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Reeves asks; are you tax efficient?

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If you are a shareholding director/employee of a private company, are you tax efficient?

In many small companies the owners are also the directors and this gives considerable scope in deciding how the profits should be extracted. Traditionally, most owners paid themselves salaries as directors and tended to ignore their dual role as shareholders entitled to receive dividends. At Reeves we often note this potential opportunity when discussing remuneration planning with new clients.

Case study – Tax Inefficient Limited
Tax Inefficient Limited is a profitable company run by Joe and Josephine Bloggs and John and Jane Smith as a family business. All four work individuals work in the company. Joe and Jane as the main directors take a salary of £60,000 per annum, whereas Josephine and John take salaries of £20,000 for their duties.

Broadly speaking Joe and Jane pay 20% income tax on their income up to £40,000 and 40% on the balance, in addition to National Insurance Contributions. The company also pays NIC at 13.8% on the salaries over £7,600.

Between the individuals they will pay in the region of £44,000 of income tax and NIC, and the company will pay a further £17,832 in NIC payments.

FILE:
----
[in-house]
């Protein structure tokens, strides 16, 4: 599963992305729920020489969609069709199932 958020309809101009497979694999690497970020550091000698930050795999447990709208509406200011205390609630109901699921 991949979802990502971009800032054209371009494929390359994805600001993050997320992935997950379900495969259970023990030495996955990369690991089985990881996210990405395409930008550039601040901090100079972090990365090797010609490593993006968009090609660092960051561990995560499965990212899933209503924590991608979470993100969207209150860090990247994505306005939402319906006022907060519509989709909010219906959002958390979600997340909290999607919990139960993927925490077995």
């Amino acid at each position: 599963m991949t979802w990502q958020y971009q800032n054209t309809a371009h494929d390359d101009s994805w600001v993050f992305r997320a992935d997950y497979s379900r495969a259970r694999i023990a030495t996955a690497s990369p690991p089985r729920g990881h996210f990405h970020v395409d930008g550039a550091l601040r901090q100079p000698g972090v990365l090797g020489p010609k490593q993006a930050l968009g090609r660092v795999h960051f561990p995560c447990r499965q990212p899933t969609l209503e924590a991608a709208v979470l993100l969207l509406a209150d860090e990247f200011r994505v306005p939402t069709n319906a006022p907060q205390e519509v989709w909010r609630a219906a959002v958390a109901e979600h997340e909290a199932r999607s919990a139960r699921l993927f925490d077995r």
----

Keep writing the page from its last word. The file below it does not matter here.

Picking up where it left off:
What is the best way to extract profits?
A profitable company can pay dividends to its shareholders in a more tax efficient manner than paying salaries. Salaries require PAYE to be operated for the deduction of income tax and National Insurance, whereas no tax is deducted at source on the payment of the dividend.

A salary provides the company with a taxable deduction against its profits, whereas a dividend is paid from taxed profits. However this is not as tax inefficient as it may seem, as the company is not required to deduct National Insurance on dividends.

This can also be beneficial to the individual as the rate of tax on dividends is lower than that of salary payments.

A company could also make a contribution to a pension scheme for its employees without creating an income tax or NIC liability.

A new dawn
In light of their advice Tax Inefficient Limited decide to change their approach and decide to take remuneration in the most tax efficient manner by taking small salaries and the balance of their remuneration by way of dividends.

Although the company will pay more corporation tax, roughly £36,000, they will make a saving in NIC payments making a net increase of £18,000. However between the four individuals they will make significant tax savings of almost £42,000. The net tax saving being £24,000.

Conclusion
For most individuals running privately owned companies, the payment of at least part of their remuneration by way of dividends can be more efficient from a tax perspective. It is important not to immediately assume that dividends will always be the most appropriate method.

Should you wish to know more, please do not hesitate to contact Margaret Connolly at Reeves 01227 768231 or email margaret.connolly@reeves.co
 




Author:Reeves

Source:http://www.reeves.co